A £20,000 sculpture of Brian Boru, the only undisputed High King of Ireland, is to be erected in Armagh City, Armagh I can reveal.
Armagh City and District Council has today (Thursday) gone out to tender to find an artist to create the piece.
This year marks the 1000th anniversary of Boru’s death at the Battle of Clontarf on Good Friday in 1014.
And the council wants to mark the occasion with a lasting memorial in the form of the ‘Brian Boru Legacy Sculpture’.
It is an issue which has been talked about for some time, but there has been disagreement between councillors over where exactly the sculpture should be located.
But in a bid to have the work in place as the millennial anniversary draws to a close, the council has now advertised for “artists, or suitably qualified/experienced practitioners/contractors for the creation of a new Brian Boru legacy artwork”.
Two possible sites have been identified and they are both within the shadow of St Patrick’s Church of Ireland Cathedral, within the grounds of which Boru is buried and for which a plaque (pictured) is the only tangible identification of that historic fact.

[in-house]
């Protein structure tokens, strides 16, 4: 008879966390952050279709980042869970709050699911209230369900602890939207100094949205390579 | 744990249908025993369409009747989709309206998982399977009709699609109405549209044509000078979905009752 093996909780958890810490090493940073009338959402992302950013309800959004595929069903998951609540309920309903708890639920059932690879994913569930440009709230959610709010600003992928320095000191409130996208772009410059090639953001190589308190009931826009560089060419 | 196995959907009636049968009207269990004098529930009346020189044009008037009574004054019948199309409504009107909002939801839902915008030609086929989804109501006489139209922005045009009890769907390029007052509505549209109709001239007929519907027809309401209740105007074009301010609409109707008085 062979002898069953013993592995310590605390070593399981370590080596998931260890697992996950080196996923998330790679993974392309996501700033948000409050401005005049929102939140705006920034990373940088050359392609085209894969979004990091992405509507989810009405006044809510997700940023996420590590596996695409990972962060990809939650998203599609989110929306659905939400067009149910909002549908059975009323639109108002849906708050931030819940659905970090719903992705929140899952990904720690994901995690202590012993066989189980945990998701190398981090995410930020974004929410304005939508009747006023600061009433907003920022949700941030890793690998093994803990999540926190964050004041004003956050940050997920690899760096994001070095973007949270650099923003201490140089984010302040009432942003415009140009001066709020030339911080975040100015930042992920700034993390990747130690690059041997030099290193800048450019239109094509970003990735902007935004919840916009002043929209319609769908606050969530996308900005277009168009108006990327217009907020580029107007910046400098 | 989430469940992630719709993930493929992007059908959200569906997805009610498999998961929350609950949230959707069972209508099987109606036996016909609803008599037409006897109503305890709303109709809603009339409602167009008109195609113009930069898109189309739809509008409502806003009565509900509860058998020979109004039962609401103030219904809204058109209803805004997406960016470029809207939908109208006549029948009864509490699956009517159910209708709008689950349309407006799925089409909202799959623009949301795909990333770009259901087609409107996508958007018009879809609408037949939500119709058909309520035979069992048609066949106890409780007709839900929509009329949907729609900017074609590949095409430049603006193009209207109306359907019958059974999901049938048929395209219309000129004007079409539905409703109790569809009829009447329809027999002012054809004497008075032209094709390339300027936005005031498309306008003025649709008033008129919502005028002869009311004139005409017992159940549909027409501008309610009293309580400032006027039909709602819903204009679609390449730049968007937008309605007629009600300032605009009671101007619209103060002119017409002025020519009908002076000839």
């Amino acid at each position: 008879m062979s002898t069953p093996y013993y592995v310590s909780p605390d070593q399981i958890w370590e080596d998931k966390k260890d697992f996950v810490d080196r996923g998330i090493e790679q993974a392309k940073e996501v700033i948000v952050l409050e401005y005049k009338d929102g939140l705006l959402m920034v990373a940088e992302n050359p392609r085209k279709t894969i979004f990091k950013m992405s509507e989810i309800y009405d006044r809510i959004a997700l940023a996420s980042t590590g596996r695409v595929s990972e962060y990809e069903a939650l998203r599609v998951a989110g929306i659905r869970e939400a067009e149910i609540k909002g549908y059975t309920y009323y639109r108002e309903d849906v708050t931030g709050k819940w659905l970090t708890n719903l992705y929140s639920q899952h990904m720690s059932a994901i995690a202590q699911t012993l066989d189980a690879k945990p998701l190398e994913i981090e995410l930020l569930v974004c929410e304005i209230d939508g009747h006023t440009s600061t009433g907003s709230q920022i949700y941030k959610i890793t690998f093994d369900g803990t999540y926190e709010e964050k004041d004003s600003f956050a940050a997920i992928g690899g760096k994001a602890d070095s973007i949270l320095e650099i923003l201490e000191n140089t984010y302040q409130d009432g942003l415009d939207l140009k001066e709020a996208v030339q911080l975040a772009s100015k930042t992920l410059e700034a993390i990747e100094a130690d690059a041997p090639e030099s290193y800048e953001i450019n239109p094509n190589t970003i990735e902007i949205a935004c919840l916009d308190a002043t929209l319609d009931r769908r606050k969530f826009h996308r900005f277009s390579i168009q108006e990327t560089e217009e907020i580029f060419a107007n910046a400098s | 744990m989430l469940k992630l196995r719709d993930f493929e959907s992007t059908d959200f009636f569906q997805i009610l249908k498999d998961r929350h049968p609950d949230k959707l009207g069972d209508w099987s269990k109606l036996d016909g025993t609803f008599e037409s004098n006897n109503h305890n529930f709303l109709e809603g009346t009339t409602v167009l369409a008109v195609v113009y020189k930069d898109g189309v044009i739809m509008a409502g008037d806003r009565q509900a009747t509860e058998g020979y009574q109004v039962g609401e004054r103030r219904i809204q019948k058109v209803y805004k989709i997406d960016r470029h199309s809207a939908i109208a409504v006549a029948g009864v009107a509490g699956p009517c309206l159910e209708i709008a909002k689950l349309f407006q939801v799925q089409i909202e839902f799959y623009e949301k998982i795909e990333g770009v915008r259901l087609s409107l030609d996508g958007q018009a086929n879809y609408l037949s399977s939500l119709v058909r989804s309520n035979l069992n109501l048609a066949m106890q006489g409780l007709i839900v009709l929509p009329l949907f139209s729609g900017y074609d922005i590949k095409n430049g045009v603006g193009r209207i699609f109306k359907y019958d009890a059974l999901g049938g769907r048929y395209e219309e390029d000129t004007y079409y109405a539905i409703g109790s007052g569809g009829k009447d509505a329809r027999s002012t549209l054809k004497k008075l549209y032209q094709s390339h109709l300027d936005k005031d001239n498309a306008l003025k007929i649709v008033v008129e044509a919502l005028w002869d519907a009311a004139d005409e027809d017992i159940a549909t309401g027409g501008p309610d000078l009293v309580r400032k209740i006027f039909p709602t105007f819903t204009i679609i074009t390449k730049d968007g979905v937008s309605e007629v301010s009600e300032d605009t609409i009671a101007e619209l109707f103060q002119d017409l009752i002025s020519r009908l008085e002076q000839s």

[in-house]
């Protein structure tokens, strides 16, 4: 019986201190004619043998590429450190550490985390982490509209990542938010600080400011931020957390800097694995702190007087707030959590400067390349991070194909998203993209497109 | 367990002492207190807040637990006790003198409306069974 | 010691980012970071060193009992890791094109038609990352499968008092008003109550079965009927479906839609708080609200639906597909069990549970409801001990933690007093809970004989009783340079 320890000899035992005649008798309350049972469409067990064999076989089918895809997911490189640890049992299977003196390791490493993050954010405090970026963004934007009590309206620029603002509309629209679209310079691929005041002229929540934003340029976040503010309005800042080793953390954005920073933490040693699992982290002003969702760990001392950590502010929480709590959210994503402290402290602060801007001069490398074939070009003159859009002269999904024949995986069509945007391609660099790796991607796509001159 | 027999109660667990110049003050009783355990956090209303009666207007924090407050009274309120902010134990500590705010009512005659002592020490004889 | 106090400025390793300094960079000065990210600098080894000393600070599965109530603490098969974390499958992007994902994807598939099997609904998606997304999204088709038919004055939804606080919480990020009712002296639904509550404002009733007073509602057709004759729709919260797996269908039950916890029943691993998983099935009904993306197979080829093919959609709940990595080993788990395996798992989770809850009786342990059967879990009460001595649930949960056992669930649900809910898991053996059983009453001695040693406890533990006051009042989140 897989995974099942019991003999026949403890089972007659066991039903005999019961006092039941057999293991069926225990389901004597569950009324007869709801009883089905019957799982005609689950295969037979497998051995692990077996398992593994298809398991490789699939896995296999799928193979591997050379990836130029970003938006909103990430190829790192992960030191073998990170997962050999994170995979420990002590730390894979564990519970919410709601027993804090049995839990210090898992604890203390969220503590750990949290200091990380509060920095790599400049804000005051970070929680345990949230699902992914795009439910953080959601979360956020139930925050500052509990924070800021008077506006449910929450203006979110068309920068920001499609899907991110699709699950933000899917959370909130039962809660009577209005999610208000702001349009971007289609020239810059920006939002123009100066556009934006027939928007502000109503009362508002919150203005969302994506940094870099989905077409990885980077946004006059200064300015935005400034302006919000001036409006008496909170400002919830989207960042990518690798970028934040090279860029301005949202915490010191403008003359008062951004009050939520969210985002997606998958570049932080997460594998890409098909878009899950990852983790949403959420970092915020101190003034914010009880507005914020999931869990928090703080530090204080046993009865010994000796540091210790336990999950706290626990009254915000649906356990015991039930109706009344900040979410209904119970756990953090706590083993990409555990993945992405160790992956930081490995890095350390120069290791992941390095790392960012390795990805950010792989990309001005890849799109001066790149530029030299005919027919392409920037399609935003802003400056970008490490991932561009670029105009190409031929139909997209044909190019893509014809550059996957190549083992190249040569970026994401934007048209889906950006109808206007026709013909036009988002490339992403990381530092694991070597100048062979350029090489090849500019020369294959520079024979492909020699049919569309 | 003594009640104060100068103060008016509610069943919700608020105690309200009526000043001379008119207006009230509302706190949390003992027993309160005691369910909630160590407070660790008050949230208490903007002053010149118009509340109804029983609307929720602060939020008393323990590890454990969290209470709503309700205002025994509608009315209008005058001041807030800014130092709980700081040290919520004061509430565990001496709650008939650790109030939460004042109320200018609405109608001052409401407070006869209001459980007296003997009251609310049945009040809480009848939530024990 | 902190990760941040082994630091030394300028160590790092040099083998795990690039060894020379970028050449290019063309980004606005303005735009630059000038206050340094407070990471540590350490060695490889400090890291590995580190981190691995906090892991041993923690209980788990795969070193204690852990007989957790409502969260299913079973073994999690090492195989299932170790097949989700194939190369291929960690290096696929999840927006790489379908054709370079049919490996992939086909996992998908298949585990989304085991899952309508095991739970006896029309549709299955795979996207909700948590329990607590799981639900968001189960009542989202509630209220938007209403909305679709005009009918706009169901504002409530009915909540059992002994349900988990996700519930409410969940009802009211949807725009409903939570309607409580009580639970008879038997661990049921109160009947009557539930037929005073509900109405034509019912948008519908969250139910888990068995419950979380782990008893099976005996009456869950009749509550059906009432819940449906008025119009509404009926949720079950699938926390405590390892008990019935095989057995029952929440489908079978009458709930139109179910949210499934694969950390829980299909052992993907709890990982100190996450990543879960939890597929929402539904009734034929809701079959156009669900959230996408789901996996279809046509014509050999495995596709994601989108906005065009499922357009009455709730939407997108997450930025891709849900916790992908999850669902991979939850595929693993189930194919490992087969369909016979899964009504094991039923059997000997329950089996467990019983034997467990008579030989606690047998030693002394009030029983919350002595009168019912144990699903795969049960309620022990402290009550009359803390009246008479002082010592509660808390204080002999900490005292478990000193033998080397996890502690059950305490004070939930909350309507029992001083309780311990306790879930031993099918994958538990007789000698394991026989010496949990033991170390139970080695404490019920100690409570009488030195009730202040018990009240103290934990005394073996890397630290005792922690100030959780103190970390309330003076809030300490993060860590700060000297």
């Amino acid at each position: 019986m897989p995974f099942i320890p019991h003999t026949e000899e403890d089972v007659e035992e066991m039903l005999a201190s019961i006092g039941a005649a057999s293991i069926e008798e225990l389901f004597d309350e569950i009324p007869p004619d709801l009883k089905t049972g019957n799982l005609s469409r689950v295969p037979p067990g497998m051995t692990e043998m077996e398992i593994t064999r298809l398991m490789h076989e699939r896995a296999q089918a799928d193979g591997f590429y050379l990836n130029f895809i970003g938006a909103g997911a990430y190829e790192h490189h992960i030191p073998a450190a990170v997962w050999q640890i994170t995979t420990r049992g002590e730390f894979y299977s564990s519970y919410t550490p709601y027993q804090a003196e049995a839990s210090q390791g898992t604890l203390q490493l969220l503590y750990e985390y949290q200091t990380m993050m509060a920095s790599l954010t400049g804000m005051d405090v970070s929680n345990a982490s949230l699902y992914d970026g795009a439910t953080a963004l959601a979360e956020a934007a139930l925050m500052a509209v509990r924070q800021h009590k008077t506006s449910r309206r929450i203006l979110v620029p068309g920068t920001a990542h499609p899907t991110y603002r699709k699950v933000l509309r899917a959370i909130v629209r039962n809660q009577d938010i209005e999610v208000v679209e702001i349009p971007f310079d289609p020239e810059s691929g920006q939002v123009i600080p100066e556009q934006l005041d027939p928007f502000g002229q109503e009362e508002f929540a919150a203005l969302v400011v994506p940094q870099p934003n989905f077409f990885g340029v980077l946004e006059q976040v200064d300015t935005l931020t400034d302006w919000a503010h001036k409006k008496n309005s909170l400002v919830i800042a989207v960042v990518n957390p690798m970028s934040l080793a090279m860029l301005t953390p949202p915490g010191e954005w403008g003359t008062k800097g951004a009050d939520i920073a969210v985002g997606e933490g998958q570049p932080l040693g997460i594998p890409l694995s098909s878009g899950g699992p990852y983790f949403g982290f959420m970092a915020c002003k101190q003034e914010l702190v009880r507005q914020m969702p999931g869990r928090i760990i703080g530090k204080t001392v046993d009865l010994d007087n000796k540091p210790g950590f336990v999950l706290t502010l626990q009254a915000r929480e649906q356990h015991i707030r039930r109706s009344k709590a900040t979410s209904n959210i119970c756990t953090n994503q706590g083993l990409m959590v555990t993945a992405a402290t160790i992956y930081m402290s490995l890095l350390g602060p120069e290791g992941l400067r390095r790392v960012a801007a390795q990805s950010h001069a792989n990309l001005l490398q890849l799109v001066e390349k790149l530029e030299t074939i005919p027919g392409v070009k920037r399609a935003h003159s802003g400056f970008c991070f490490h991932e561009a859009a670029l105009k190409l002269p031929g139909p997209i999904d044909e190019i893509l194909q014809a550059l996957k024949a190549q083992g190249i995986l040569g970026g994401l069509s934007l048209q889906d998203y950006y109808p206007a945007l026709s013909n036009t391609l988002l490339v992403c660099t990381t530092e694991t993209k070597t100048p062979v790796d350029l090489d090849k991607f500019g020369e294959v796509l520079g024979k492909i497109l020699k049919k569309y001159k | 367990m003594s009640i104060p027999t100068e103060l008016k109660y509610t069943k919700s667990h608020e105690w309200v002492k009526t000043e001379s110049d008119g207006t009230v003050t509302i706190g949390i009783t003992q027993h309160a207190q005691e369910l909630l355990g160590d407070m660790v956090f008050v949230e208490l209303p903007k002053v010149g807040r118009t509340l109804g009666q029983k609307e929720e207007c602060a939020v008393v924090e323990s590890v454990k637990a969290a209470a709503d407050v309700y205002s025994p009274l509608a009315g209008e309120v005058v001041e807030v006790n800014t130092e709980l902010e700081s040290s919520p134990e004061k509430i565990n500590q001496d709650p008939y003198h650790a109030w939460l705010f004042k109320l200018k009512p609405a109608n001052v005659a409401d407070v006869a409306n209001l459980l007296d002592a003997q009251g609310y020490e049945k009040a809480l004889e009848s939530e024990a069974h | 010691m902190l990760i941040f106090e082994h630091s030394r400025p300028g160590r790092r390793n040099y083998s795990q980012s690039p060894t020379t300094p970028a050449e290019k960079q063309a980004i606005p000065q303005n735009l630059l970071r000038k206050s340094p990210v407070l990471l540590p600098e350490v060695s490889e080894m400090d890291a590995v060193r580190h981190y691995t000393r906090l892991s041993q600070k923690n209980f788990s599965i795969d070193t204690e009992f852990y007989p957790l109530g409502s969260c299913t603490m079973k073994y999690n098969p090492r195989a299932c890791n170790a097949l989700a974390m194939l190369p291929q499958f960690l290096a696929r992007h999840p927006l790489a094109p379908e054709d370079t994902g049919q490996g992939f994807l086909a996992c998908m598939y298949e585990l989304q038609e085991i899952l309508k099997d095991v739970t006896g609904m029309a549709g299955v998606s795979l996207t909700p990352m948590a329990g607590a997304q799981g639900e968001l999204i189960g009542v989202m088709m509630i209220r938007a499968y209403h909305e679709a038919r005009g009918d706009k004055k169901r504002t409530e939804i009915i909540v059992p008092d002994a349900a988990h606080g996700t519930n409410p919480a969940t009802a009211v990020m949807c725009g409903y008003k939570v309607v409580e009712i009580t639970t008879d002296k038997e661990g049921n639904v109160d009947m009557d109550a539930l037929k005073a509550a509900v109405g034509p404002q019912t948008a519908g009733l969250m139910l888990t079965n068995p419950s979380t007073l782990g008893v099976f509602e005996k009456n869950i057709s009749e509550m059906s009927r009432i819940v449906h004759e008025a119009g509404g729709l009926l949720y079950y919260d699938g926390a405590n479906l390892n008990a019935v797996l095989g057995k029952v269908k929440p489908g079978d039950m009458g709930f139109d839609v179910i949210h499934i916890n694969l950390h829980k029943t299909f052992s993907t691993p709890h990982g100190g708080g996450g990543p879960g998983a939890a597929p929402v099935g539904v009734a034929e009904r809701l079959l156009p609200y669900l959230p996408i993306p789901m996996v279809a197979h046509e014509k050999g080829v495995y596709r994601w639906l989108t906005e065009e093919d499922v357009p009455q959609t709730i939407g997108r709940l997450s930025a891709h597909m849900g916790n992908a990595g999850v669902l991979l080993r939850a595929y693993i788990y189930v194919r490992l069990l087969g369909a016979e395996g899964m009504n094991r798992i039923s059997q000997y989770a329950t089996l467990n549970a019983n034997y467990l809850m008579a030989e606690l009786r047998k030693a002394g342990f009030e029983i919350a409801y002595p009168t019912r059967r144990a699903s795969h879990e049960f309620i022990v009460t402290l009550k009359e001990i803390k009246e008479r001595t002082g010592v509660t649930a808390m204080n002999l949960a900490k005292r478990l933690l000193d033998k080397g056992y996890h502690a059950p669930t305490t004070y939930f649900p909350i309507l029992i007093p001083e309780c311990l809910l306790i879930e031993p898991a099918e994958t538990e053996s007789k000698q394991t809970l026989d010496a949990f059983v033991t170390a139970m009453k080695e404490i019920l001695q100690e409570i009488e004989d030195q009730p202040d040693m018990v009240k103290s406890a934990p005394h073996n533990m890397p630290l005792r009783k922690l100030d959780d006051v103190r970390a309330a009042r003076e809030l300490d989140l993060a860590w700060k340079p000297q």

One of the sites is on a raised flower bed, near the entrance of the Cathedral on the east side, overlooking Market Street. The other is within the Cathedral’s walled gardens.
The total fee for the sculpture, which is described as a “single stage public art commission”, is £20,000 and, as such, does not cover the artist’s preparation of proposals.
A strict closing date for tenders has been given as midday on Tuesday, October 7.
The commission of the Boru legacy comes just over two months after the hugely popular and poignant sculpture marking the 125th anniversary of the Armagh Railway Disaster was unveiled on the Mall.
This new sculpture will form a lasting memorial to Boru and his influence in these parts and comes during a year-long, island-wide recognition of the 1000th anniversary of his death.
To commemorate the Battle of Clontarf, representatives from Counties Clare, Tipperary, Dublin and Armagh recently attended the Irish Fest in Milwaukee, in a bid to attract some of the 150,000 annual visitors to the US festival to come to Ireland.
Among those taking part from Armagh were the Armagh Rhymers, Armagh Pipers’ Club and Living History characters from the Navan Centre.
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